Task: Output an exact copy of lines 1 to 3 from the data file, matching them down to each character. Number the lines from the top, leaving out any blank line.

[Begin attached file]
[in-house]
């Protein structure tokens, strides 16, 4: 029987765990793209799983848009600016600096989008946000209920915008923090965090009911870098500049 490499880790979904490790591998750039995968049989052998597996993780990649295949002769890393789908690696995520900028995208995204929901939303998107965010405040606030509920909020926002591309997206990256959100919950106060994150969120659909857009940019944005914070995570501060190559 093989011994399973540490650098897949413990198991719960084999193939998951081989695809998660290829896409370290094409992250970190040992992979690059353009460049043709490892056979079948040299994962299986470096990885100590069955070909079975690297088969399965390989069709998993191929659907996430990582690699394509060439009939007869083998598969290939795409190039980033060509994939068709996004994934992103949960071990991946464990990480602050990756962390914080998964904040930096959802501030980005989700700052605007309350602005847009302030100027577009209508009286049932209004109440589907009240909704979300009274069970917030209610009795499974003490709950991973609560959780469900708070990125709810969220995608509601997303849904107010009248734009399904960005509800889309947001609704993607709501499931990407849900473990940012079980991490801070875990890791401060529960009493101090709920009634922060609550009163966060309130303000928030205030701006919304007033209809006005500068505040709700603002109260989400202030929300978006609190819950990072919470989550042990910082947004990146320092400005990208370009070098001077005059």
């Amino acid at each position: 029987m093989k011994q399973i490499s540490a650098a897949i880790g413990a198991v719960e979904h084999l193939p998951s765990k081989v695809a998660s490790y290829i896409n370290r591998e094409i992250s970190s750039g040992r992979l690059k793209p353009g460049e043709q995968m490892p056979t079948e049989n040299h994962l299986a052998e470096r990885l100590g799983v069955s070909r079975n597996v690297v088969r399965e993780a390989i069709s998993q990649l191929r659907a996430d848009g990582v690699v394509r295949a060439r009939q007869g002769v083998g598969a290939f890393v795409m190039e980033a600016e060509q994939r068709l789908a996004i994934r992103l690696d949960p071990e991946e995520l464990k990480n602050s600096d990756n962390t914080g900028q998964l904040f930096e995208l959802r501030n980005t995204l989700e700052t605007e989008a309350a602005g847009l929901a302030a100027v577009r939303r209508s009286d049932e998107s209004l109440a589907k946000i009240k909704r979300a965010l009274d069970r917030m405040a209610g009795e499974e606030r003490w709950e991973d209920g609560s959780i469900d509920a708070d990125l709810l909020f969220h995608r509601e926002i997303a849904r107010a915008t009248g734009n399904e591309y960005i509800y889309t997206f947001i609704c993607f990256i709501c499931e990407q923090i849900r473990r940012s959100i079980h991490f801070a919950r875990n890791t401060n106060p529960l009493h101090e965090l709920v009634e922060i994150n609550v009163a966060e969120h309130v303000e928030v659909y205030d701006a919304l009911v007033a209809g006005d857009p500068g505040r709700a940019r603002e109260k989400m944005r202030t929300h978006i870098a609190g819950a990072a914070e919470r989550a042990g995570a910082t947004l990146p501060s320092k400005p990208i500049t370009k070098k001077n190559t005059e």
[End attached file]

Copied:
[in-house]
């Protein structure tokens, strides 16, 4: 029987765990793209799983848009600016600096989008946000209920915008923090965090009911870098500049 490499880790979904490790591998750039995968049989052998597996993780990649295949002769890393789908690696995520900028995208995204929901939303998107965010405040606030509920909020926002591309997206990256959100919950106060994150969120659909857009940019944005914070995570501060190559 093989011994399973540490650098897949413990198991719960084999193939998951081989695809998660290829896409370290094409992250970190040992992979690059353009460049043709490892056979079948040299994962299986470096990885100590069955070909079975690297088969399965390989069709998993191929659907996430990582690699394509060439009939007869083998598969290939795409190039980033060509994939068709996004994934992103949960071990991946464990990480602050990756962390914080998964904040930096959802501030980005989700700052605007309350602005847009302030100027577009209508009286049932209004109440589907009240909704979300009274069970917030209610009795499974003490709950991973609560959780469900708070990125709810969220995608509601997303849904107010009248734009399904960005509800889309947001609704993607709501499931990407849900473990940012079980991490801070875990890791401060529960009493101090709920009634922060609550009163966060309130303000928030205030701006919304007033209809006005500068505040709700603002109260989400202030929300978006609190819950990072919470989550042990910082947004990146320092400005990208370009070098001077005059």
């Amino acid at each position: 029987m093989k011994q399973i490499s540490a650098a897949i880790g413990a198991v719960e979904h084999l193939p998951s765990k081989v695809a998660s490790y290829i896409n370290r591998e094409i992250s970190s750039g040992r992979l690059k793209p353009g460049e043709q995968m490892p056979t079948e049989n040299h994962l299986a052998e470096r990885l100590g799983v069955s070909r079975n597996v690297v088969r399965e993780a390989i069709s998993q990649l191929r659907a996430d848009g990582v690699v394509r295949a060439r009939q007869g002769v083998g598969a290939f890393v795409m190039e980033a600016e060509q994939r068709l789908a996004i994934r992103l690696d949960p071990e991946e995520l464990k990480n602050s600096d990756n962390t914080g900028q998964l904040f930096e995208l959802r501030n980005t995204l989700e700052t605007e989008a309350a602005g847009l929901a302030a100027v577009r939303r209508s009286d049932e998107s209004l109440a589907k946000i009240k909704r979300a965010l009274d069970r917030m405040a209610g009795e499974e606030r003490w709950e991973d209920g609560s959780i469900d509920a708070d990125l709810l909020f969220h995608r509601e926002i997303a849904r107010a915008t009248g734009n399904e591309y960005i509800y889309t997206f947001i609704c993607f990256i709501c499931e990407q923090i849900r473990r940012s959100i079980h991490f801070a919950r875990n890791t401060n106060p529960l009493h101090e965090l709920v009634e922060i994150n609550v009163a966060e969120h309130v303000e928030v659909y205030d701006a919304l009911v007033a209809g006005d857009p500068g505040r709700a940019r603002e109260k989400m944005r202030t929300h978006i870098a609190g819950a990072a914070e919470r989550a042990g995570a910082t947004l990146p501060s320092k400005p990208i500049t370009k070098k001077n190559t005059e």